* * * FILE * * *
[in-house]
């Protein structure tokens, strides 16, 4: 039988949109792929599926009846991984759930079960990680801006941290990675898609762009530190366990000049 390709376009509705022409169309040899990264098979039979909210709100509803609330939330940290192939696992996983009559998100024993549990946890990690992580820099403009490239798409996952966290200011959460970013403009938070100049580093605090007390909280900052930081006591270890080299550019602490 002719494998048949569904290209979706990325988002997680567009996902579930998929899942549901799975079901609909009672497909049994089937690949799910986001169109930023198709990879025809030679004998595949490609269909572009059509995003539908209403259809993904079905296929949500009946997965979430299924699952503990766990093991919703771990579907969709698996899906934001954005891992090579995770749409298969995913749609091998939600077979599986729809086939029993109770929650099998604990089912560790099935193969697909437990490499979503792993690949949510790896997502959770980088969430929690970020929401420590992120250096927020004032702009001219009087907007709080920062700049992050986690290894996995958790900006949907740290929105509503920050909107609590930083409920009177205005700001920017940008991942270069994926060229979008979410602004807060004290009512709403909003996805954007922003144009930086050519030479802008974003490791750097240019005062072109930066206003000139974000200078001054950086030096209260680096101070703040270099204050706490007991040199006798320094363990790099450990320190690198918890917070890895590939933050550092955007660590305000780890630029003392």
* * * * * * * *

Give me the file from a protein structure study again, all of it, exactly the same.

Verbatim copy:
[in-house]
């Protein structure tokens, strides 16, 4: 039988949109792929599926009846991984759930079960990680801006941290990675898609762009530190366990000049 390709376009509705022409169309040899990264098979039979909210709100509803609330939330940290192939696992996983009559998100024993549990946890990690992580820099403009490239798409996952966290200011959460970013403009938070100049580093605090007390909280900052930081006591270890080299550019602490 002719494998048949569904290209979706990325988002997680567009996902579930998929899942549901799975079901609909009672497909049994089937690949799910986001169109930023198709990879025809030679004998595949490609269909572009059509995003539908209403259809993904079905296929949500009946997965979430299924699952503990766990093991919703771990579907969709698996899906934001954005891992090579995770749409298969995913749609091998939600077979599986729809086939029993109770929650099998604990089912560790099935193969697909437990490499979503792993690949949510790896997502959770980088969430929690970020929401420590992120250096927020004032702009001219009087907007709080920062700049992050986690290894996995958790900006949907740290929105509503920050909107609590930083409920009177205005700001920017940008991942270069994926060229979008979410602004807060004290009512709403909003996805954007922003144009930086050519030479802008974003490791750097240019005062072109930066206003000139974000200078001054950086030096209260680096101070703040270099204050706490007991040199006798320094363990790099450990320190690198918890917070890895590939933050550092955007660590305000780890630029003392």